Using Data for Better Inventory Hygiene

Last year, three workers stole $300,000 worth of avocados, according to a story in the Los Angeles Times. When the company changed its distribution process, the three employees saw an opportunity to pilfer the popular fruit. Could this theft have been avoided had the company used data to clean up and manage its inventory?

A report by the Association of Certified Fraud Examiners found that the typical organization loses approximately 5% of its revenue as a result of theft or fraud. And preventing theft is just one situation in which data-driven inventory decisions could help companies operate more efficiently. Real-time inventory management can help companies determine if a product is really moving off the shelves as a result of popularity, or if it’s leaving the building for more nefarious reasons.

But theft prevention is not the only way data can help you clean up your inventory. It can also help you analyze a variety of factors to make the right inventory decisions. For example, if you stock equipment and you’re trying to determine the part or equipment to order, it may be necessary to check not only the nameplate, but also the manufacturer’s equipment list, work order history, and/or the bill of materials for the equipment. That can be a tedious process unless this information is easily accessible in a database.


Use Data to Regulate Orders

Ordering - and then trying to return - the wrong part is an even more tedious and time-consuming process, but with inventory management software, technicians can view key data that simplifies the ordering process while eliminating the potential for ordering the wrong part.

Data can help you answer tough ordering questions that your team would otherwise only begin to guess at:

  • Even after determining the correct items to reorder, how do you know the right quantities to keep on hand?
  • How fast do certain items move?
  • How long would it take to reorder them?
  • What are the chances the supplier would be out of the item upon reorder?
  • Does this mean that you should order more items than needed?

Running out of an item can significantly impact a company’s customers – which can, in turn, jeopardize the relationship. A study on retail stockouts reveals that anywhere from 70% to 90% of them are a result of poor shelf-replenishment practices instead of a supplier shortage. Online customers are likely to abandon all of the products in their cart if their desired object is not available.

Companies with retail stockouts lose potential sales, but they are also at risk of losing customers long-term. For example, they may decide not to wait for the company to replenish its inventory. According to one report, customers might instead go to another store, and then end up permanently switching to the new supplier, as a result of dissatisfaction with the existing company.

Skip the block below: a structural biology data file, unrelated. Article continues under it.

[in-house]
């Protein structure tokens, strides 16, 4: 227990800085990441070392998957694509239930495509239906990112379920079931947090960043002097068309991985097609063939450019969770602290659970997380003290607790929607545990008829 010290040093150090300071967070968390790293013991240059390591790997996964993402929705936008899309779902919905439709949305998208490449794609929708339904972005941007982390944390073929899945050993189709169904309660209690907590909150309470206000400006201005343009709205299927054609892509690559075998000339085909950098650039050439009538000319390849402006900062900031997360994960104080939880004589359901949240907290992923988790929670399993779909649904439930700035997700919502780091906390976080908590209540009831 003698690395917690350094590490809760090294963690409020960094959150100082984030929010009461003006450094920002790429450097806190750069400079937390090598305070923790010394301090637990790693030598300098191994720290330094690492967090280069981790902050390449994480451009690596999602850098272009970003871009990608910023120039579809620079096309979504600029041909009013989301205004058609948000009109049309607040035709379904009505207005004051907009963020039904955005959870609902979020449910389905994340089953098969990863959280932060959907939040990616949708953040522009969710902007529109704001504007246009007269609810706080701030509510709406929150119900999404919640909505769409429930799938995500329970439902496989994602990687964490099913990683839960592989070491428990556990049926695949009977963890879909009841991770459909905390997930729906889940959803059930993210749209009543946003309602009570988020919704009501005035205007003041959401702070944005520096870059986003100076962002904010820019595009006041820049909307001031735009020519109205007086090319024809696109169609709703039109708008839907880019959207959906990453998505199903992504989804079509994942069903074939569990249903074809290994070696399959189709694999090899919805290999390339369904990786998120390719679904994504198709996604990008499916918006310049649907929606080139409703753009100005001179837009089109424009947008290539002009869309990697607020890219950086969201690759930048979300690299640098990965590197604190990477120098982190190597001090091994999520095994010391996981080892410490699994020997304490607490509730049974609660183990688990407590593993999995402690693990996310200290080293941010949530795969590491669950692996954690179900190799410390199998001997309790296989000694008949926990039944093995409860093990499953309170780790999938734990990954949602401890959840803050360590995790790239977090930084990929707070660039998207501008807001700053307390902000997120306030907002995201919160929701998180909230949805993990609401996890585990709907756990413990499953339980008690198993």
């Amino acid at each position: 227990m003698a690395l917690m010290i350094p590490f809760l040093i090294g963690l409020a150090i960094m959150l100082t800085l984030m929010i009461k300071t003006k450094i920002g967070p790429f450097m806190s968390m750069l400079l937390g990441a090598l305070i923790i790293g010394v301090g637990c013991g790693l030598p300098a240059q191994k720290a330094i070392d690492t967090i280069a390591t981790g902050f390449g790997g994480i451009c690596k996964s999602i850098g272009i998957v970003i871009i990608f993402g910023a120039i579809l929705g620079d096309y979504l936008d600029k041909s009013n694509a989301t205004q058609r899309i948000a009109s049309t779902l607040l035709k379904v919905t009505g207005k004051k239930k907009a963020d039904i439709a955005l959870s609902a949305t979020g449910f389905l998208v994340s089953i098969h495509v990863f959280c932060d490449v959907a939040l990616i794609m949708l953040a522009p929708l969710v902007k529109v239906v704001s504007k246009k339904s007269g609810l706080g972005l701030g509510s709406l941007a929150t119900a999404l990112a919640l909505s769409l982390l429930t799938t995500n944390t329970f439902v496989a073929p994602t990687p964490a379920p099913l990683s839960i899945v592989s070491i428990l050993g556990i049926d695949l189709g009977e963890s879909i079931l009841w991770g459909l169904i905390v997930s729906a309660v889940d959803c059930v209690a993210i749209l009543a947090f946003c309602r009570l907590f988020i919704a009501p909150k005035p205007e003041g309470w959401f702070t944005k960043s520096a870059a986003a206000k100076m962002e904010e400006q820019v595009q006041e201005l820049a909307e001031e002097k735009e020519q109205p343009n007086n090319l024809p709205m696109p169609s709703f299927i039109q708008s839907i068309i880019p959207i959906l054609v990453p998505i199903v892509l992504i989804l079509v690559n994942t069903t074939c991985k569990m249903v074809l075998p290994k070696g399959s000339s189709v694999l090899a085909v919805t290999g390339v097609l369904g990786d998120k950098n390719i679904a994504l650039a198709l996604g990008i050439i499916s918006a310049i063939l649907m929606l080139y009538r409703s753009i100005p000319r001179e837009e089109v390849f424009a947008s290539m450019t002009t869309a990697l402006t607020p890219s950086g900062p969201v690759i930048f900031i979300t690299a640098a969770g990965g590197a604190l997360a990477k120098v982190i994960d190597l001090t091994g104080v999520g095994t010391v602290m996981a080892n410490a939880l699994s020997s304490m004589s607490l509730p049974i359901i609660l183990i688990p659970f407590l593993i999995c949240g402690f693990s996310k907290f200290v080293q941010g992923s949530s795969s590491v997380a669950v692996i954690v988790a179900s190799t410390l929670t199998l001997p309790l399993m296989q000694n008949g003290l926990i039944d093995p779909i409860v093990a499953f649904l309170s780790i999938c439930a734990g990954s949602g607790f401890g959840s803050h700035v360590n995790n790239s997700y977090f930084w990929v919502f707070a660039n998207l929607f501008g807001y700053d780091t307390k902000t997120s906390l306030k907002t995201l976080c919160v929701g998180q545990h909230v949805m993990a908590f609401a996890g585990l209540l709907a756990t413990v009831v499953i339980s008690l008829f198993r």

Optimizing Inventory for Demand

On the other hand, when inventory levels are too high, the items take up space and cost the company money since it is necessary to organize and transport them. Changes in demand can also negatively impact inventory, leaving large quantities of unwanted goods or merchandise sitting in a warehouse.

Knowing how much inventory you have doesn’t really help if you don’t know where the items are. Being able to adequately identify the exact location of your items - whether they are in the warehouse or in transport – is another advantage of using real-time data to manage inventory. Inventory software that integrates with an ecommerce or retail point of sale software can update inventory whenever sales and purchase orders are processed. You can also keep up with returned items in real time.

The quality of the items in your warehouse are another concern for companies. Are you keeping items that are no longer in use, or have been recalled for defects? Depending on the product, there may also be expiration dates that should be considered. Modern inventory software can handle several data fields per product, and can notify warehouse technicians when products expire or specify the location of recalls.

All of these issues are multiplied for companies that have inventory in more than one location. However, a data-based inventory system allows companies to access inventory from anywhere. A cloud-based system means there are no setup or maintenance fees, and the efficient management of multiple locations helps companies to streamline their processes.

The ability to accurately identify, locate, and maintain the desired stock levels helps companies maintain a clean inventory – and this helps them to optimize their retail or wholesale business.

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About the Author

Terri Williams is a writer for TechnologyAdvice.com. She has covered business and tech topics for a variety of clients, including The Economist Careers Network, Intuit Small Business Blog, Investopedia, The Houston Chronicle, Daily News Energy, and Homeland Preparedness News. Follow her on Twitter @Territoryone.